Cheatham Street Warehouse: Part 1

San Marcos venue’s roots go deep into Texas music history

By Christian Wallace ‘10

Photo courtesy Cheatham Street Warehouse

Since its opening in 1974 by Kent Finlay, the “Godfather of Texas Songwriters,” Cheatham Street Warehouse has been an ideal place to watch the history of Texas music evolve. Within those tin walls, history is made nightly on the well-worn stage and also in the crowd where artists both famous and unknown mingle while drinking beer from mason jars.

George Strait and the Ace in the Hole Band had their first gig ever in the venue and continued to play weekly until Finlay and Strait took an old van to Nashville to find a record deal (more on that story later). A young guitarist, Stevie Vaughan, used to play the blues in Cheatham before he became internationally renowned as Stevie Ray Vaughan. Other artists such as, Charlie Sexton, Bruce Robinson, Todd Snider, Teri Hendrix and Randy Rogers grew their musical abilities in the fertile soil of the Cheatham Street stage.

The tin building that stands only a few yards away from the railroad tracks at 119 Cheatham Street is 100 years old. While most people know the building as the music venue, Cheatham Street Warehouse, it was originally built for a much different purpose. Erected in 1910, it was first Reed Grocery Warehouse. The close proximity to the train tracks helped to serve its original function as a distribution center for local grocers.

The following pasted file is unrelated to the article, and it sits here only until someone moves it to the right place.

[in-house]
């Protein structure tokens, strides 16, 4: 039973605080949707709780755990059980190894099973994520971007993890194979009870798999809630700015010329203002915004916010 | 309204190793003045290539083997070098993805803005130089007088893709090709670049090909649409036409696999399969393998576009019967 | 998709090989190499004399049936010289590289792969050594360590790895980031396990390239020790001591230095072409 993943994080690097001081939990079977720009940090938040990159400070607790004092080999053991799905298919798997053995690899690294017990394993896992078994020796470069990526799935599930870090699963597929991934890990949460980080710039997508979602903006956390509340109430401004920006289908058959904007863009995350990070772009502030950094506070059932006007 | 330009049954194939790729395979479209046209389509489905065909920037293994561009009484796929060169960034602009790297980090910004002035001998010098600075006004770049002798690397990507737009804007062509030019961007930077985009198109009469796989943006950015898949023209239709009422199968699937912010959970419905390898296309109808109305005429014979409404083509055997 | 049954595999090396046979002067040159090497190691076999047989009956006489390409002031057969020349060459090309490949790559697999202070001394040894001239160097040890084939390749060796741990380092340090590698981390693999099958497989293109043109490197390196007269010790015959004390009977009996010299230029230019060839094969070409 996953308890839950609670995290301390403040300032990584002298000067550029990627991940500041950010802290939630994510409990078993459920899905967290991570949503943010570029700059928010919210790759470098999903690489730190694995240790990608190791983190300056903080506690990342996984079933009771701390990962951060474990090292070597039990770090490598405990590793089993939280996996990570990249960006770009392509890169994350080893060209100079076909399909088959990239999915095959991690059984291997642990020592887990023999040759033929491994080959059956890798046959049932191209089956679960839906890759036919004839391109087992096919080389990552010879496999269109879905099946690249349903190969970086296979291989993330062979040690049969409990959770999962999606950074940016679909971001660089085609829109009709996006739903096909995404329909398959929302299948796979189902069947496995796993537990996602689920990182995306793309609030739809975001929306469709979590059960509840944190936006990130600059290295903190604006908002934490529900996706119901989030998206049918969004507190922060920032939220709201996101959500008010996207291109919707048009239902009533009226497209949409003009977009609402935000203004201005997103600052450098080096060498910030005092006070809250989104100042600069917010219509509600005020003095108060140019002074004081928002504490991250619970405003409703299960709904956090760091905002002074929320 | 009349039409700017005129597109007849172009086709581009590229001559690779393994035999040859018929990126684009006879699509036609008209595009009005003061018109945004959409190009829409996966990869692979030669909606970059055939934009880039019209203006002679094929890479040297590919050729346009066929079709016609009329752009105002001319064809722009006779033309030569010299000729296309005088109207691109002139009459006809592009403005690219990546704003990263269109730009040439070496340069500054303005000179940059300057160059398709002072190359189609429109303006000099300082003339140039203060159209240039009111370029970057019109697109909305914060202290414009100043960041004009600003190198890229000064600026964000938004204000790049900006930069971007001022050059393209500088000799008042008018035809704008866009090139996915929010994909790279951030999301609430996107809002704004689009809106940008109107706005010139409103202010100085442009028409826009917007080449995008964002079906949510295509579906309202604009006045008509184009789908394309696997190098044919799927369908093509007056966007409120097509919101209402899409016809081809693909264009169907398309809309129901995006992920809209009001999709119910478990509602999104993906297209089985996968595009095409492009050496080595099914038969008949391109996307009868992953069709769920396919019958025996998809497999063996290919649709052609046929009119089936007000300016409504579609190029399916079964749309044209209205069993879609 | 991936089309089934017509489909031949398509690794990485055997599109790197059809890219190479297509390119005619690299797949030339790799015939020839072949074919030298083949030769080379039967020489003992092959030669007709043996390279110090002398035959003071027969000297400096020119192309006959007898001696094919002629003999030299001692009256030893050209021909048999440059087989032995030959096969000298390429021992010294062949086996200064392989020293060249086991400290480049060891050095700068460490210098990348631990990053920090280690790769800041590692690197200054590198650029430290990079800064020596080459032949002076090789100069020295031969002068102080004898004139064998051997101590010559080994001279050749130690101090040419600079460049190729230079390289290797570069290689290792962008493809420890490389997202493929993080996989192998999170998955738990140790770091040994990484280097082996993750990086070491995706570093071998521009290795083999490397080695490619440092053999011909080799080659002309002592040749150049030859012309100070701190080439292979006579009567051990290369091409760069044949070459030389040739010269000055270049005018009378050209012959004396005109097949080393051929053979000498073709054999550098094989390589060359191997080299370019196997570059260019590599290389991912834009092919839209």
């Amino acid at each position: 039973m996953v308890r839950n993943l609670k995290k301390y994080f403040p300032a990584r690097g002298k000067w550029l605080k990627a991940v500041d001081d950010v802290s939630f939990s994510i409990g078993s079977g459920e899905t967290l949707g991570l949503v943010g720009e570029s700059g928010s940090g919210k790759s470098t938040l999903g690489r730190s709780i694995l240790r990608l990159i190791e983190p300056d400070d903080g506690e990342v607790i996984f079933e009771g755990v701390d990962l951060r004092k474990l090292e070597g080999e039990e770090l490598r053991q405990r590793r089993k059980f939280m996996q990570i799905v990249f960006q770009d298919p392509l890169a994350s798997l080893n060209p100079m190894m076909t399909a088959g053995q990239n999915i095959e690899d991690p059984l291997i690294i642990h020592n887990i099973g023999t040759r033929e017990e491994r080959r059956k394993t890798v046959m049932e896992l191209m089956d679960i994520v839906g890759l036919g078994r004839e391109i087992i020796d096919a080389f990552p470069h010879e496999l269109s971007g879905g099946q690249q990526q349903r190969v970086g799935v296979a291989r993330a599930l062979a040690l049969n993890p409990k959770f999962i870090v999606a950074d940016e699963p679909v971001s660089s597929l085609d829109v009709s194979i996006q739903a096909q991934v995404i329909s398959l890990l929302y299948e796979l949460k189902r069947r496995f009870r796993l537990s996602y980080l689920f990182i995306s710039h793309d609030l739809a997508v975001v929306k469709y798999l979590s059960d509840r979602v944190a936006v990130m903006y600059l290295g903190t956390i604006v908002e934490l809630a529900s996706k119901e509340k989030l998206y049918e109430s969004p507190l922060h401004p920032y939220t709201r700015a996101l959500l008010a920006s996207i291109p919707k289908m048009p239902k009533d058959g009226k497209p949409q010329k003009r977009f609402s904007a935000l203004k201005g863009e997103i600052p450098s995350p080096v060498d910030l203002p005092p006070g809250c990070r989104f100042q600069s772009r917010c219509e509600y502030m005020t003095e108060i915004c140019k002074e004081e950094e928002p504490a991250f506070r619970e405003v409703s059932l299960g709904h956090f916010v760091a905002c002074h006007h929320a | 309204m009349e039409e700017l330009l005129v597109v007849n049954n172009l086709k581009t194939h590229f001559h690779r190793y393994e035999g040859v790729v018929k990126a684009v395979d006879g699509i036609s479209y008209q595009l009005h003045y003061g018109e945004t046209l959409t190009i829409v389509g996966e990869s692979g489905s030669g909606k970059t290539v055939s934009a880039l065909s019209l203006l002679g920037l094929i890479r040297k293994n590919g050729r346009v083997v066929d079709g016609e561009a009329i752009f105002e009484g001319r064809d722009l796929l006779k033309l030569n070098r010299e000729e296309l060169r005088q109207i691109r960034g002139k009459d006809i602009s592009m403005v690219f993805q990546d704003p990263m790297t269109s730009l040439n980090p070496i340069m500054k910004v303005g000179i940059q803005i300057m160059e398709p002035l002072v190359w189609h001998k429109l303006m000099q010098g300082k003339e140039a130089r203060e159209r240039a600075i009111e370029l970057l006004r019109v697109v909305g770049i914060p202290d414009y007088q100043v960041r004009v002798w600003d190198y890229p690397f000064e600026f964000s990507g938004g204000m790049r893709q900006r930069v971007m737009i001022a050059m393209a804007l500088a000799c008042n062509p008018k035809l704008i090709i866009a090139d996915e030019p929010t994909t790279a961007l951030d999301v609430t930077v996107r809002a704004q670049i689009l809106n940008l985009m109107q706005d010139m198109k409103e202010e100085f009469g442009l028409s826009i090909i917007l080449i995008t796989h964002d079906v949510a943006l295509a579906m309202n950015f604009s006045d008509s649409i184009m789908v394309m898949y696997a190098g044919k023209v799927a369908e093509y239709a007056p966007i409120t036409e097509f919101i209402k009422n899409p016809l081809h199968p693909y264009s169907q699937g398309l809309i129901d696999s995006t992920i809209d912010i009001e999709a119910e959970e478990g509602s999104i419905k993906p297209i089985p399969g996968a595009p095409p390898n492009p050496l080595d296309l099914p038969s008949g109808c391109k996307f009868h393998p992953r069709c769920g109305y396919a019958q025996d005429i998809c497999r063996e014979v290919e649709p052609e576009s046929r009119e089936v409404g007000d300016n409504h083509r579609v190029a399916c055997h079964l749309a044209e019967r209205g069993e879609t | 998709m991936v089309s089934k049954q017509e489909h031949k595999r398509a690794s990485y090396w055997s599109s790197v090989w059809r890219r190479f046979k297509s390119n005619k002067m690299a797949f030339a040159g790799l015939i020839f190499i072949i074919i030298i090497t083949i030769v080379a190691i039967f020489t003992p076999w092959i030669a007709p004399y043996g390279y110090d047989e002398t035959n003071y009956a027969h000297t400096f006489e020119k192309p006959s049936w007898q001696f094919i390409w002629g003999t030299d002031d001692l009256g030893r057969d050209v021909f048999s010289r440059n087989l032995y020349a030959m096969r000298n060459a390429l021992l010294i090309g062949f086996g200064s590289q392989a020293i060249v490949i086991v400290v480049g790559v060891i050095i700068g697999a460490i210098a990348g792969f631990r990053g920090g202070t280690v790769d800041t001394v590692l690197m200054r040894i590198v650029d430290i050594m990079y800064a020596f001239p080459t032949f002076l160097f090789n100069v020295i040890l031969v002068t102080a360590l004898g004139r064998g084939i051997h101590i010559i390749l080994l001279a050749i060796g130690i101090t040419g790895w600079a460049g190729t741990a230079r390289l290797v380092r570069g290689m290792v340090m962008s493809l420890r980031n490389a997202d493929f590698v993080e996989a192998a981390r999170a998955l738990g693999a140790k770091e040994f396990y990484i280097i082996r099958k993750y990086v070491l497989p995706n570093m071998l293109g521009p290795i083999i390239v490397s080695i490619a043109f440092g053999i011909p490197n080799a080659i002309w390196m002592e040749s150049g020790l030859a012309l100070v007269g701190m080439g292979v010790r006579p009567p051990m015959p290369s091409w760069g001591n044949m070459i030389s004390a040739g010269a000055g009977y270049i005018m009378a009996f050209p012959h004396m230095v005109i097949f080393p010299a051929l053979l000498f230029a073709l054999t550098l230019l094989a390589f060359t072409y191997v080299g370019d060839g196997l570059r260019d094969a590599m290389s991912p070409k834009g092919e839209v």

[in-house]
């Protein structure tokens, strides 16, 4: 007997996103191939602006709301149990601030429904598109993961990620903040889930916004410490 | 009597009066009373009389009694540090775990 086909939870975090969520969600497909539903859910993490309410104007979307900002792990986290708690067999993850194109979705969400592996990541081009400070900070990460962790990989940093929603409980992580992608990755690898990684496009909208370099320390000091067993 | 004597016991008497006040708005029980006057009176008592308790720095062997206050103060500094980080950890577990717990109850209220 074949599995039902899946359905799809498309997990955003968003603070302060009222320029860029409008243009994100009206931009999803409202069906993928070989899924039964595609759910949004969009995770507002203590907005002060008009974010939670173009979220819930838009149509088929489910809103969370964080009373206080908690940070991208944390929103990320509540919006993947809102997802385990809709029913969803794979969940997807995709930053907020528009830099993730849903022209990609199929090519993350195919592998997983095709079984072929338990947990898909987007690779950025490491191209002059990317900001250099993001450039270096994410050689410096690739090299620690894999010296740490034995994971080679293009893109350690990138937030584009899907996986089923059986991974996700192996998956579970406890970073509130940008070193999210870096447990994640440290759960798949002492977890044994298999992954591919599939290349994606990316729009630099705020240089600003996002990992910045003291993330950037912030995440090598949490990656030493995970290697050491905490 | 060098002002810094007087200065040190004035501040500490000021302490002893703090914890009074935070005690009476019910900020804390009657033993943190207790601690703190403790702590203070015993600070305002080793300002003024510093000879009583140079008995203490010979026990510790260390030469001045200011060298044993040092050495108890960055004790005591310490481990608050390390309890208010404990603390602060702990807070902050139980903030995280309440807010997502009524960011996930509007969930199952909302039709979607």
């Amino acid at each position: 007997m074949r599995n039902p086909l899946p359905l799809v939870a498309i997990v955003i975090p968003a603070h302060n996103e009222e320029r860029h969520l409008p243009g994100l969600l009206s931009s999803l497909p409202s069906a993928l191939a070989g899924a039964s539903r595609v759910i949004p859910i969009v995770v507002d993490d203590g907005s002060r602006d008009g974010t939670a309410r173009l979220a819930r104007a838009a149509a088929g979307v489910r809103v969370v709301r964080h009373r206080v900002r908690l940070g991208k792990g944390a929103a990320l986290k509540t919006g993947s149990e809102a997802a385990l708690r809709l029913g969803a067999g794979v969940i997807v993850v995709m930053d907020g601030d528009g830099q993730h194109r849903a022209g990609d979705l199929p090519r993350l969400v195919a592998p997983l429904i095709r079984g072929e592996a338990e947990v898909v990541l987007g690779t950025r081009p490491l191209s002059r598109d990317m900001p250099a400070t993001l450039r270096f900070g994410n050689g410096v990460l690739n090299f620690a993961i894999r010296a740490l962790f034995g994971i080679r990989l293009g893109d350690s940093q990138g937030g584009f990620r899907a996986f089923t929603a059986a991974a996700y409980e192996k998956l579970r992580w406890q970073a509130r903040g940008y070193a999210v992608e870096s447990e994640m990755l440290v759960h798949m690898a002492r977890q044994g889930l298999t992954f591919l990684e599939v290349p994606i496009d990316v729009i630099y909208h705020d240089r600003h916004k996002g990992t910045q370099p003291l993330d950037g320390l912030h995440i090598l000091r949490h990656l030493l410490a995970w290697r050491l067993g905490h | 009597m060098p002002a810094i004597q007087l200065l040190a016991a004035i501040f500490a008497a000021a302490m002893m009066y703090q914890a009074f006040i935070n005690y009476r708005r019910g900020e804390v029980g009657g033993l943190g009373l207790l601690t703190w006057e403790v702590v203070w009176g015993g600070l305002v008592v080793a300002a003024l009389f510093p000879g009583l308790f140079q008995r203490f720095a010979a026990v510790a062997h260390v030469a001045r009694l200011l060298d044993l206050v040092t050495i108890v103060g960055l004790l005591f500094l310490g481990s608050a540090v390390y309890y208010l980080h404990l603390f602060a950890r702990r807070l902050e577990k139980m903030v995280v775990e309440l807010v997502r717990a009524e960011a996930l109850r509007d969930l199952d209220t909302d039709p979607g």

In the early 1970s when Finlay, who had recently graduated from Southwest Texas State University, began looking for a suitable building to serve as a music venue, few people would have thought of the weather-beaten shack that had been storing the city’s Christmas decorations for a few decades. With his business partner and drinking buddy, Jim Cunningham — a columnist for the San Marcos Daily Record — the two partners leased the building and went to work on converting the place into a honky-tonk.

“Boy, it was lots of work,” Finlay remembers. “I was a pretty good barn-building carpenter. We didn’t have any money. I mean, I took out a little loan, but we really had to do it on nothing. I found an old beer box that worked pretty good and, you know, just used stuff and stuff that had been thrown away.”

Finlay found some packing crates in the warehouse’s attic and soon the heavy lumber was being transformed into the venue’s first bar.

“They had stencils on them,” Finlay recalls. “We found just enough to make the top of the bar with. I put about six or eight coats of polyurethane on it so you could still see the stencils. It looked really, really ‘warehousey.’”

By June of 1974, Cheatham Street Warehouse was ready to open for business.

Part 1 of a three-part series on the history of Cheatham Street Warehouse, excerpted from the Texas State University Honors Thesis, “Beyond the Tracks: A History of Cheatham Street Warehouse” by Christian Wallace. Read the rest of the story at the links below.

Cheatham Street Warehouse: Part 2
Cheatham Street Warehouse: Part 3

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